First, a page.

A Look At Food Addiction From The Lens Of Neuroscience
The article begins with a look at food addiction through the lens of neuroscience, explaining how and why it can be so difficult to stop an addiction. It then explores three types of food addictions: ones that stem from environmental factors, such as certain triggers in one’s environment; ones that stem from genetic factors, such as anyone who has a family history of addiction; and ones that stem from emotional issues. This information is followed by a description of what research has demonstrated about the brain and addiction.
What is food addiction?
Food addiction is a psychological state in which eating certain foods, such as sweets and processed food, causes an individual to feel out of control. Food addiction can also manifest itself through addictive behaviours like compulsive overeating or binge eating. In fact, the most common behavioural expression of food addiction is compulsive overeating. A study by a team of researchers from the University of Toronto found that people who were addicted to food showed more activity in brain areas related to reward and motivation than healthy people without any addictions.
The Brain and Food Addiction
Food addiction is a real ailment. The brain has developed a system that tells you when you are “full” and when your body needs more food to function, but unfortunately, it doesn’t work how it should. There are changes that happen in the brain when people become addicted to food, including changes in dopamine levels which made people want more and more. The term “food addiction” is used to describe a group of related, but distinguishable disorders including compulsive overeating, over-eating and food obsession. In any of these cases, an individual will not be able to stop eating even when they know the weight gain or health risks that come with it. This can sometimes lead to serious health complications including obesity, high blood pressure, heart disease and type 2 diabetes.
The neurotransmitters dopamine, norepinephrine, serotonin, and oxytocin are involved in food addiction. They result in the reward system in our brains producing a sense of euphoria when we eat certain foods that we’re addicted to. This is because eating makes us feel good at the moment. For example, if you’re eating an ice cream cone, the pleasure kicks in almost instantly and it becomes hard for you to put down your cone until it’s gone. The timeline of a food addiction starts early in life when children start to associate certain tastes with feeling good. They will then continue to seek that feeling throughout their life as they grow older.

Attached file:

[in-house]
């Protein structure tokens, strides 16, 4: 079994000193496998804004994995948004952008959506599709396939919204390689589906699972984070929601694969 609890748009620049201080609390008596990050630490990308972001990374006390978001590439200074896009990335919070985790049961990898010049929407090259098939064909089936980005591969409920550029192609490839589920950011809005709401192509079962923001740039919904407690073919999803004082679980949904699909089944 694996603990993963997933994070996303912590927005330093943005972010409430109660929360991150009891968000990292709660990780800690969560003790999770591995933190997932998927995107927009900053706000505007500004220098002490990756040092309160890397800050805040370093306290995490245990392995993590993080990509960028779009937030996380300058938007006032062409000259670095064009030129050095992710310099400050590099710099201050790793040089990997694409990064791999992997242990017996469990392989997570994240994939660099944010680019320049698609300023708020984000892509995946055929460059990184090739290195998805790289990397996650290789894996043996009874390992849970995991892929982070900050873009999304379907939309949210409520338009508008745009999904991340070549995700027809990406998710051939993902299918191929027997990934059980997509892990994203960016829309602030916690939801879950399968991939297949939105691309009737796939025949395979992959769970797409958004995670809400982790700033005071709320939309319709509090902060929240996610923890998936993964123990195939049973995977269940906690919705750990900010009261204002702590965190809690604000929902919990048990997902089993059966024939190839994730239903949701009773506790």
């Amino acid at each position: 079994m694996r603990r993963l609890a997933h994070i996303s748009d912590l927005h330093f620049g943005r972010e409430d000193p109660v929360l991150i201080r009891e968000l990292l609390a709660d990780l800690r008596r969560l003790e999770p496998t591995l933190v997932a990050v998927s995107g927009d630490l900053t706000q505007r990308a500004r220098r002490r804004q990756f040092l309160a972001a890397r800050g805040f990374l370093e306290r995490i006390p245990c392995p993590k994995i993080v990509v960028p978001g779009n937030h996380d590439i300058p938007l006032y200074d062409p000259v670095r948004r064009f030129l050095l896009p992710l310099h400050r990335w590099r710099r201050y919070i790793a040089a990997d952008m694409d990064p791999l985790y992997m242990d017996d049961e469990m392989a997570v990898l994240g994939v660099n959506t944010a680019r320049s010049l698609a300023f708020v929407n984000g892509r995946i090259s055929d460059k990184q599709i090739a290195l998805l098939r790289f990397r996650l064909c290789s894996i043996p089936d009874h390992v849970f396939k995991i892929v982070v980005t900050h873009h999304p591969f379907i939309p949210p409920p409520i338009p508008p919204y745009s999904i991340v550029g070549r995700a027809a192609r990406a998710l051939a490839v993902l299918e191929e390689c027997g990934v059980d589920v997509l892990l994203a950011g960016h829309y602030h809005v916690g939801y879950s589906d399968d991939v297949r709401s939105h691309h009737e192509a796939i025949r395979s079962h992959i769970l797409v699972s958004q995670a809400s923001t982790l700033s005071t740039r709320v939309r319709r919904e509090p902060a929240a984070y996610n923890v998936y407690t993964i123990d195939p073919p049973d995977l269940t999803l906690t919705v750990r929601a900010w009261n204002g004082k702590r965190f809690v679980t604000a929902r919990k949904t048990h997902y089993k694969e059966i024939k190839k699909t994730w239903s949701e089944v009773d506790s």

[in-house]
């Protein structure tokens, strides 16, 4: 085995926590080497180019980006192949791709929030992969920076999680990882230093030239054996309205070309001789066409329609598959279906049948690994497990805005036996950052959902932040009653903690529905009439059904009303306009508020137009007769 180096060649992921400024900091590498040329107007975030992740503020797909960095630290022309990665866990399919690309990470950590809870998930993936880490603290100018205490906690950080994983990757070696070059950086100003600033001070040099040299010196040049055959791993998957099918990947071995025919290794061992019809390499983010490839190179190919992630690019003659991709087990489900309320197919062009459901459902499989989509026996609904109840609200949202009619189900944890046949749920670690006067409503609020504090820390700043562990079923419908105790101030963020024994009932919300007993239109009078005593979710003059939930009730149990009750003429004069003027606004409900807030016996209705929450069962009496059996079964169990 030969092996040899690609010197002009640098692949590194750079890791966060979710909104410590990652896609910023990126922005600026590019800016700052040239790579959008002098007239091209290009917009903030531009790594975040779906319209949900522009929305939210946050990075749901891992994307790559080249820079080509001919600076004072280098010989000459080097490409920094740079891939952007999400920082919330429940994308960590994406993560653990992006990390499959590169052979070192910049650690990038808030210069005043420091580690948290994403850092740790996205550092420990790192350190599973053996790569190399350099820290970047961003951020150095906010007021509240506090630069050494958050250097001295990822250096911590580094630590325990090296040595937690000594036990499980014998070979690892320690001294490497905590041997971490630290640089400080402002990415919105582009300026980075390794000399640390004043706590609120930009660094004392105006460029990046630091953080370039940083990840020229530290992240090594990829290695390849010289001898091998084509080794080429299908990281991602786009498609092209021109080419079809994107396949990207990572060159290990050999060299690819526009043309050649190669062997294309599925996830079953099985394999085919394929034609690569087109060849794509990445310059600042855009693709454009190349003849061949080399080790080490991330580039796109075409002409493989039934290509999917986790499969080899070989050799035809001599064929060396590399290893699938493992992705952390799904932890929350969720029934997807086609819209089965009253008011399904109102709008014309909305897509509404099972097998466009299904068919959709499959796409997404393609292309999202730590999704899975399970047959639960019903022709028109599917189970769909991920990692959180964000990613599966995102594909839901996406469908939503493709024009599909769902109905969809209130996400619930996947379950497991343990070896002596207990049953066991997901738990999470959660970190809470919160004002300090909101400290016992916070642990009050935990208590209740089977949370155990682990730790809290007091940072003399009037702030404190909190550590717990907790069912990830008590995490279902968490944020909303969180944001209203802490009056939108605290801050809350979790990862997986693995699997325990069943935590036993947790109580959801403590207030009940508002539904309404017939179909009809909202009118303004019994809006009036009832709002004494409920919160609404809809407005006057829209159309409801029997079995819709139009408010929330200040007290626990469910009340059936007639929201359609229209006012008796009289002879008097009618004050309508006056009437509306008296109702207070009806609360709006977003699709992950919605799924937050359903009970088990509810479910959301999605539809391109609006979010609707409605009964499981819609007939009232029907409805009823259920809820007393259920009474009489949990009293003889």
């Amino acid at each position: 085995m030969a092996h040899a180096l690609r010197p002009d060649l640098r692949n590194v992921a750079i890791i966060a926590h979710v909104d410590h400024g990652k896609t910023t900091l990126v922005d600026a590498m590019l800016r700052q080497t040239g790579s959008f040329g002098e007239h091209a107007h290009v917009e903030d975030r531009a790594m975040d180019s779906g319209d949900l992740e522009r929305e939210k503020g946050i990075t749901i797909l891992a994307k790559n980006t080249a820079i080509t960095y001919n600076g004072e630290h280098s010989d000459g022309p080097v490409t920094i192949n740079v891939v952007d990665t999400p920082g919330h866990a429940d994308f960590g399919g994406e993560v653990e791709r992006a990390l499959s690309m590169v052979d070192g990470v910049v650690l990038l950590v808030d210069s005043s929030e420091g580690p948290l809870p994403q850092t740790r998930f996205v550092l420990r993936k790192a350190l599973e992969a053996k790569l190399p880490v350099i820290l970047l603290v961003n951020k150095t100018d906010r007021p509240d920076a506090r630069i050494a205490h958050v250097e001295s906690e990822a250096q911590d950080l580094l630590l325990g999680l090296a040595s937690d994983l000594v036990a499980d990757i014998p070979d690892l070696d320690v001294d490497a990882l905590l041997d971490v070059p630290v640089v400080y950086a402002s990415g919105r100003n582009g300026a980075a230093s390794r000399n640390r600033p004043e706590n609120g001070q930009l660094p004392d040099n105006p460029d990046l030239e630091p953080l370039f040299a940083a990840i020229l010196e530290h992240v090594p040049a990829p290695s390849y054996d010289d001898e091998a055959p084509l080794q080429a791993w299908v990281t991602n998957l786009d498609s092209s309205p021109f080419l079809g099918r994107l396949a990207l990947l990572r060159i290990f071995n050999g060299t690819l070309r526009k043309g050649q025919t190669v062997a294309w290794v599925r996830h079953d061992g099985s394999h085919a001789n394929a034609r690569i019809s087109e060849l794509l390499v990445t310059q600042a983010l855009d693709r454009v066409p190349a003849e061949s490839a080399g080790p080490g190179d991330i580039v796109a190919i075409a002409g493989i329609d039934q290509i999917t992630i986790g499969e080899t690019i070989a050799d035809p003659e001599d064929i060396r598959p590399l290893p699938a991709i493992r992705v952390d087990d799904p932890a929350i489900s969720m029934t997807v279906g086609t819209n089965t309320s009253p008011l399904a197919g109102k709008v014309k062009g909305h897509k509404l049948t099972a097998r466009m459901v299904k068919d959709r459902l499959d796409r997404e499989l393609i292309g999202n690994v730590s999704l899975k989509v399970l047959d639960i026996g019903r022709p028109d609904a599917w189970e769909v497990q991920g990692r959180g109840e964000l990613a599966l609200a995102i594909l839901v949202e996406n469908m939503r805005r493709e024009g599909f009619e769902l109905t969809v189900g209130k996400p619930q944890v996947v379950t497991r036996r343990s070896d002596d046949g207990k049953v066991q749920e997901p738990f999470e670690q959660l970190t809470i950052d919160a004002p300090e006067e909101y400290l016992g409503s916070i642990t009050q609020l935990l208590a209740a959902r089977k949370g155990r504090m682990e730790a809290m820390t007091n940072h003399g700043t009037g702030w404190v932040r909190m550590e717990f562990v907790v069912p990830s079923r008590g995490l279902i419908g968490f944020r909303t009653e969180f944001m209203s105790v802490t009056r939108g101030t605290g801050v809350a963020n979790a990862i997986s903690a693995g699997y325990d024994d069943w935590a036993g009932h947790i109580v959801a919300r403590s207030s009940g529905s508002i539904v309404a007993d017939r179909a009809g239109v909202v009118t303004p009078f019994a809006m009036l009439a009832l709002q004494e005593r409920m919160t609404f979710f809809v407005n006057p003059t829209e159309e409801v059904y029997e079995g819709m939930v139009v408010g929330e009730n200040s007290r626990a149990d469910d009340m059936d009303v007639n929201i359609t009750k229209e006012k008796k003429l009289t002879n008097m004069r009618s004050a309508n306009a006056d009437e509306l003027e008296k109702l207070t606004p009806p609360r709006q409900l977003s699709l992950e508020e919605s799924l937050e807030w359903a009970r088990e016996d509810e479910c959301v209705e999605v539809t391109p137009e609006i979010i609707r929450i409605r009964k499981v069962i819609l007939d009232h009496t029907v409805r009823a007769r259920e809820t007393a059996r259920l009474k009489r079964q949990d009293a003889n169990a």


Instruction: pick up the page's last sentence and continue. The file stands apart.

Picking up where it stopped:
The link between food and addiction has been studied extensively, and it’s beginning to be understood how certain foods can trigger a response in the addict that is similar to the response when someone uses drugs or alcohol.
Recent studies of the brain have provided insight into the critical role that neurotransmitters play in addictive behaviours. Neurotransmitters are chemicals that relay signals between different areas of the brain and nerve cells, and when they malfunction, negative conditions might result. It is important to find ways to balance our neurotransmitter levels to reduce compulsions.
It has been shown that the brain produces dopamine when a person eats. This dopamine makes people feel good, so they continue eating. When the brain detects it is running out of fuel in terms of dopamine, it sends signals to the body to stop eating. However, people with food addiction try to override these signals and continue eating more than is healthy for them. They try to make up for this increase in food intake through physical activity. The reason for this behaviour could be that certain chemicals are released in the brain when someone overeats or has an addiction problem. These chemicals include serotonin, ghrelin, and orexin-1 receptors.
A study was conducted wherein the brains of mice were examined after they were put on a diet. The subjects were given a drug that blocked the receptors in their brains that were responsible for feelings of hunger and, at the same time, allowed them to re-experience an appetite for food. The mice’s weight was also measured before and after this experience. After taking the drug, the mice regained their appetites but experienced no increase in body weight. In contrast, when these same animals were given a drug that allowed them to regulate their moods properly – and not experience any hunger – they did gain weight even though they had been put on a diet. This suggests that food cravings are caused by neural activity within specific brain regions.
It is widely known that obesity is a difficult condition to overcome. Not only is the body’s weight at the heart of the issue, but there are also emotional and social factors that play a major role in the recovery process. Current therapy methods can often lead to addictive behaviours, making it difficult for people to stop. It has been shown that certain parts of the brain might be functioning differently in obese people, as well as other changes in their body chemistry. The way out of this conundrum might be through new treatments that target specific brain regions implicated in addictive behaviours and other physiological systems within the body.
To get the most out of your food, you must be aware of what you are putting into your body. This is especially important if you have a serious problem with food addiction and find yourself unable to stop including high-calorie foods in your diet. While some people may see food as a tool for their happiness, many others view it as an addiction that has taken over their lives and destroyed their health in the process.
FEATURED IMAGE: by Andres Ayrton